German automotive giant Daimler became the first international automaker to receive a road test license for highly automated driving research vehicles (level 4) in Beijing, marking a major new milestone in the company’s local research and development efforts in China.
Urban traffic is one of the biggest challenges on the road to autonomous driving. With this approval, Mercedes-Benz test vehicles will now begin real road tests to further perfect the technology in the Chinese capital of Beijing, a metropolis with unique and complex urban traffic situations.
As a global pioneer in developing automated driving technology, Daimler has already obtained automated driving test licences in Germany and the US, and has continuously pushed forward automated driving development in China, working together with its local partners to adapt its technologies to China’s traffic environment for consistently improving the safety of all road users as its first concern.
To qualify for the licence, Mercedes-Benz vehicles equipped with additional technical applications from Baidu Apollo undertook extensive testing at the National Pilot Zone (Beijing and Hebei) for Intelligent Mobility, with test drivers receiving rigorous automated-driving training.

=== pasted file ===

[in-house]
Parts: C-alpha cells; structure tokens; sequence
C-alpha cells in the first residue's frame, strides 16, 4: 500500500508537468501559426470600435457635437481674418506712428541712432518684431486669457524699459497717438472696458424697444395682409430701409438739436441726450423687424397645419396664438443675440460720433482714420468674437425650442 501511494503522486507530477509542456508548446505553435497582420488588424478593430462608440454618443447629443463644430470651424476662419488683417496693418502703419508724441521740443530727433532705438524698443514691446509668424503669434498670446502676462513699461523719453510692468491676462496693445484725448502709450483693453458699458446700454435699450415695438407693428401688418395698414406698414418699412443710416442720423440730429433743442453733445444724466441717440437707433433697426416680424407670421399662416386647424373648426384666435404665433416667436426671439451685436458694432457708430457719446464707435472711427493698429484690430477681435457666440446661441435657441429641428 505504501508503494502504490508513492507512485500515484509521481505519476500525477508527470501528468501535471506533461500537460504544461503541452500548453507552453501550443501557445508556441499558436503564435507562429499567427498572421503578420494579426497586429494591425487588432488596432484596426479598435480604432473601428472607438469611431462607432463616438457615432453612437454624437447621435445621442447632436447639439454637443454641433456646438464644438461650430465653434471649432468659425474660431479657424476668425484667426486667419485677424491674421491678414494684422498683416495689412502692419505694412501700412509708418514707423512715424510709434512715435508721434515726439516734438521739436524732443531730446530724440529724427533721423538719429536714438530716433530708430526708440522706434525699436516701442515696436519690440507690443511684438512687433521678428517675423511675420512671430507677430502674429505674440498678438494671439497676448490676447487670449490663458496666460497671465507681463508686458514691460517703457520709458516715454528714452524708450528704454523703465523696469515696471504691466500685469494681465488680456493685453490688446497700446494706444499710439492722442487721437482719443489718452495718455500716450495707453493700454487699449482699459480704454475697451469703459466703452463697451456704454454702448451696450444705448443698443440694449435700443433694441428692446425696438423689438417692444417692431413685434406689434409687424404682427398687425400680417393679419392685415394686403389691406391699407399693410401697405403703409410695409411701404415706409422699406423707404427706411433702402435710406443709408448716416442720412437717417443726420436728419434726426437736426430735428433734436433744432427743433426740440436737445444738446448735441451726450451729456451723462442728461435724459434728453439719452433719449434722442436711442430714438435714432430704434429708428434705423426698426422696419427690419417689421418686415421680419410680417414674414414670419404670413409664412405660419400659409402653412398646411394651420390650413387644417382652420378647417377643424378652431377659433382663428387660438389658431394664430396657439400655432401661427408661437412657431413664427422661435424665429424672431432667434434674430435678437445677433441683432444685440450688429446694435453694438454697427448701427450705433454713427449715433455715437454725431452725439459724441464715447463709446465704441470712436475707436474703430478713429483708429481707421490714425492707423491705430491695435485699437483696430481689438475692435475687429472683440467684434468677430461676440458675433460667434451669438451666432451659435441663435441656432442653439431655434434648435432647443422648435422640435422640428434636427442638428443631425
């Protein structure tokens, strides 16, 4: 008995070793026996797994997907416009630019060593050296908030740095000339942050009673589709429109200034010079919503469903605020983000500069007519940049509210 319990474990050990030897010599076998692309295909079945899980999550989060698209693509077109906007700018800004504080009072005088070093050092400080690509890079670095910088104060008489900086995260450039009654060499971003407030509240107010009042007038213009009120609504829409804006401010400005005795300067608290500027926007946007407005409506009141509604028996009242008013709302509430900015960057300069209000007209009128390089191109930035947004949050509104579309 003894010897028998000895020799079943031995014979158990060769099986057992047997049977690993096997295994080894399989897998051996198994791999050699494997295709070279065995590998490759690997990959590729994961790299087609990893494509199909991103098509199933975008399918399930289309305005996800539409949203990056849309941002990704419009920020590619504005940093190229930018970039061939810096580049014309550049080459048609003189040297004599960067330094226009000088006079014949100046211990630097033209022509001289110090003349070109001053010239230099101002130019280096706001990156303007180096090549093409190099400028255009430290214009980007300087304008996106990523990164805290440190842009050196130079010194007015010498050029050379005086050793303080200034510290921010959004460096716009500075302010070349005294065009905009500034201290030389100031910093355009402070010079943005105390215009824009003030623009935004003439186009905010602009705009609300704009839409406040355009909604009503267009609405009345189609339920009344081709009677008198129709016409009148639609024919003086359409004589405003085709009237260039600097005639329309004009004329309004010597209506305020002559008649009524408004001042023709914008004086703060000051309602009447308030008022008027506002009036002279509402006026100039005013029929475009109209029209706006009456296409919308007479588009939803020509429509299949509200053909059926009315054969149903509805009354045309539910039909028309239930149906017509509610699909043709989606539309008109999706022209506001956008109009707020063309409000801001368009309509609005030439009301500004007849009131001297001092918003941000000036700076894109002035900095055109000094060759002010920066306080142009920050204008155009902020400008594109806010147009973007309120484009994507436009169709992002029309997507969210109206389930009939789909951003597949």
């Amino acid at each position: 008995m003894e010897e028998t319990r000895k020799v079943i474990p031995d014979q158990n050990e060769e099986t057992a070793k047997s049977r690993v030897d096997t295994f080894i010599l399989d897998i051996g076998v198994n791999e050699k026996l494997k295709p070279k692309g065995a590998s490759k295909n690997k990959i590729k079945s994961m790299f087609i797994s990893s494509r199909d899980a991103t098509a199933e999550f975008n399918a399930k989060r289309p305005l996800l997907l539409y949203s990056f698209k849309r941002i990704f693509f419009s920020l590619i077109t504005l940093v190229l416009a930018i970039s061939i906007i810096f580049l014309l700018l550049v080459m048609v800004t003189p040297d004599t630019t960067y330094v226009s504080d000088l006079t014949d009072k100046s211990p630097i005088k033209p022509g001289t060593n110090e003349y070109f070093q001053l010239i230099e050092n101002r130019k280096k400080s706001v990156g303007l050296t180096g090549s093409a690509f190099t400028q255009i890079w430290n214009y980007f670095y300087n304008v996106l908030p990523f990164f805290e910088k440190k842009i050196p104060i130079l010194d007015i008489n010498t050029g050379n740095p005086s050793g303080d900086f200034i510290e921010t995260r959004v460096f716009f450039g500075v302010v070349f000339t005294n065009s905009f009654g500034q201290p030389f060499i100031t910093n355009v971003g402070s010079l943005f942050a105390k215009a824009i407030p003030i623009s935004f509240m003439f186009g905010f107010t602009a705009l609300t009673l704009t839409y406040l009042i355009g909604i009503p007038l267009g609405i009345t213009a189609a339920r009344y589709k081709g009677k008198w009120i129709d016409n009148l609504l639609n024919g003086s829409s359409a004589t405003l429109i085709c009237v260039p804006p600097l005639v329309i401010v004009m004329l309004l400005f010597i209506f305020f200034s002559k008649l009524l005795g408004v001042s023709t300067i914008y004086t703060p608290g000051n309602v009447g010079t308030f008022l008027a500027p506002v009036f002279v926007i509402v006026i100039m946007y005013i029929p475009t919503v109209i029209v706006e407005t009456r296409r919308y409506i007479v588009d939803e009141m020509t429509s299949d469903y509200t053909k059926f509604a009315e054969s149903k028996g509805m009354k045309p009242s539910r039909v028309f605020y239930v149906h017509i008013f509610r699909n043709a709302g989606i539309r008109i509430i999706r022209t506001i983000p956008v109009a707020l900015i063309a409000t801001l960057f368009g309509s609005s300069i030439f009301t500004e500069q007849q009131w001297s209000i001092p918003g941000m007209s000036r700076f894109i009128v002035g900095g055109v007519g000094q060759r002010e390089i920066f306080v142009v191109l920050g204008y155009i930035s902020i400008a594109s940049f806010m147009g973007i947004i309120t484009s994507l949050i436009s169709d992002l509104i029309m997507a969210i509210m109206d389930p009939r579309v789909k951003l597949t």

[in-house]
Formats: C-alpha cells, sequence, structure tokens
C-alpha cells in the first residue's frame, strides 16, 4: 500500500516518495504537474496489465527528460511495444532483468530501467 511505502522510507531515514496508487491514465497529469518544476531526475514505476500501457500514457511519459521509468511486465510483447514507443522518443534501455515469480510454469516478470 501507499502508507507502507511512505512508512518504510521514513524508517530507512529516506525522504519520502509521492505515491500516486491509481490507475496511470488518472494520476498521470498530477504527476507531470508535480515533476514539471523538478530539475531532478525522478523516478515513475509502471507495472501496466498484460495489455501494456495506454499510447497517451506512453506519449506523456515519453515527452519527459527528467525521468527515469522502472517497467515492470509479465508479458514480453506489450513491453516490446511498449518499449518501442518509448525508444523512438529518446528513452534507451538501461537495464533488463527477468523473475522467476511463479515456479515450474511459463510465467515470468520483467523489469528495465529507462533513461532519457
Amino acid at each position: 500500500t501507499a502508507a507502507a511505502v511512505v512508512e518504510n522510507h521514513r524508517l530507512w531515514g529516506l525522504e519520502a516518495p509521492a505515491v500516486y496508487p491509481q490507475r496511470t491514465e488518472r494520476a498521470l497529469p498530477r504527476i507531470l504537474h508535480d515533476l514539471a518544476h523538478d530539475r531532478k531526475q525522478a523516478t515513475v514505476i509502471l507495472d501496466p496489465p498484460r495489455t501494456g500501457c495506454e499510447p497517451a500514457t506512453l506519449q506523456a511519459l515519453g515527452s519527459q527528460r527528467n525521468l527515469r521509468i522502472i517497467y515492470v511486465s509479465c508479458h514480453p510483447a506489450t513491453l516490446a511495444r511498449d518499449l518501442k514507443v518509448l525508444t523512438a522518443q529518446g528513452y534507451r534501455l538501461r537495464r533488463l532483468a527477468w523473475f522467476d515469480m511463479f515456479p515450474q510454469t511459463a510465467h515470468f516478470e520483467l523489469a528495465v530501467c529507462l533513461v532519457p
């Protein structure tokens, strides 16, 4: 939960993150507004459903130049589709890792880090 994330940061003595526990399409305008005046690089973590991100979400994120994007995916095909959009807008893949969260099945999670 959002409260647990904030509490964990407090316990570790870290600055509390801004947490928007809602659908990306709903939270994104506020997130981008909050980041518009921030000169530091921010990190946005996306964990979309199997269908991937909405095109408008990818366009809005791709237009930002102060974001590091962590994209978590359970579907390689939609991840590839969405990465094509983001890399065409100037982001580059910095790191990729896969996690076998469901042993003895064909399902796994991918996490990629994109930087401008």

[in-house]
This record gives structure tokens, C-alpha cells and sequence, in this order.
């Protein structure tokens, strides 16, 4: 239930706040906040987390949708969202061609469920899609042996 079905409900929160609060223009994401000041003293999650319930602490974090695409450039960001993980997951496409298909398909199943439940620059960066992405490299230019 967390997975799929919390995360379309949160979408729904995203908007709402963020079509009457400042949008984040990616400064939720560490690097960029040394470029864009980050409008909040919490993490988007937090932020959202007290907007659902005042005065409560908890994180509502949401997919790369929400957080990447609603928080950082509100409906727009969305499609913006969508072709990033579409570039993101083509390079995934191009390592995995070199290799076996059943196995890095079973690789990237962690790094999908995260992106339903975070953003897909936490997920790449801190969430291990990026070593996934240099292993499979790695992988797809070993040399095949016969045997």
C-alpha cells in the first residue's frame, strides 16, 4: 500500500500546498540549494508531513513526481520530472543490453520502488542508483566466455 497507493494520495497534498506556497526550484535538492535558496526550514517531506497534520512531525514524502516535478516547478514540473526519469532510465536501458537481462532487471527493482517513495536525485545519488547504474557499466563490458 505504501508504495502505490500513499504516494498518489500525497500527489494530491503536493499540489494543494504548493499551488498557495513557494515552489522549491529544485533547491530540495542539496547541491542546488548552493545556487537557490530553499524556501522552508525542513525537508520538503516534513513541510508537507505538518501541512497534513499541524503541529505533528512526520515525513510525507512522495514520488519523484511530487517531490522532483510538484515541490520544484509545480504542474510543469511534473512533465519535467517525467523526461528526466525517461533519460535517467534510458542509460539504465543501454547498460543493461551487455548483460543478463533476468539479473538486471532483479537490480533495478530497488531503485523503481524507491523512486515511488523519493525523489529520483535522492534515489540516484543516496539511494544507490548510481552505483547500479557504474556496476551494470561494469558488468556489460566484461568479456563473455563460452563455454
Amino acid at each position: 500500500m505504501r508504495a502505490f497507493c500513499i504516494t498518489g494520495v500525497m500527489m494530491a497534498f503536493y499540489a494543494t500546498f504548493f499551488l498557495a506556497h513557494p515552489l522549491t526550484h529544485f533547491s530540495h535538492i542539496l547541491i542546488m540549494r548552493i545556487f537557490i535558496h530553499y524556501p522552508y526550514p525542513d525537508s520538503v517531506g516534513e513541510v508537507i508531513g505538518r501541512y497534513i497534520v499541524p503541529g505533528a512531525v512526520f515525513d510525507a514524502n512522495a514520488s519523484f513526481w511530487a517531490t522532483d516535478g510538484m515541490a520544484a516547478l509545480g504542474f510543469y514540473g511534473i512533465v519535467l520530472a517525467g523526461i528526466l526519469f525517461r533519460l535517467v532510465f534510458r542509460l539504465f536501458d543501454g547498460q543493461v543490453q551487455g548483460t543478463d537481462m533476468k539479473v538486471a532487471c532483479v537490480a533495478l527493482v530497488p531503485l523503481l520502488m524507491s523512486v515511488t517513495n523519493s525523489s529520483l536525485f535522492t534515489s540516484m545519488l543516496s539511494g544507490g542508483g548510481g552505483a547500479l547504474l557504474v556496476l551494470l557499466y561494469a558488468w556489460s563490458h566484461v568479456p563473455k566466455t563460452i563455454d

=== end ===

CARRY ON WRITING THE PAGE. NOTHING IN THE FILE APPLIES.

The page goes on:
Daimler has also actively expanded local R&D in the fields of automated driving and vehicle safety, extending its cooperation with local partners.
Together with Baidu, Daimler is engaging in research on safer solutions in automated driving for China through the open-source Apollo autonomous driving platform. The goal is a deep understanding of the special requirements for automated driving in China, and to develop an early intuition regarding local technical trends.
In addition, through their joint Research Centre for Sustainable Transportation, Daimler and China’s renowned Tsinghua University since 2012 have supported research projects related to sustainable transportation in a China-specific road environment. With a focus on increasing safety for all road users, research conducted by the Centre has included gathering data on typical traffic situations, research on “vision-based detection of vulnerable road users” (VRU), and creating digital models of the East Asian human body proportions for simulation of crash tests.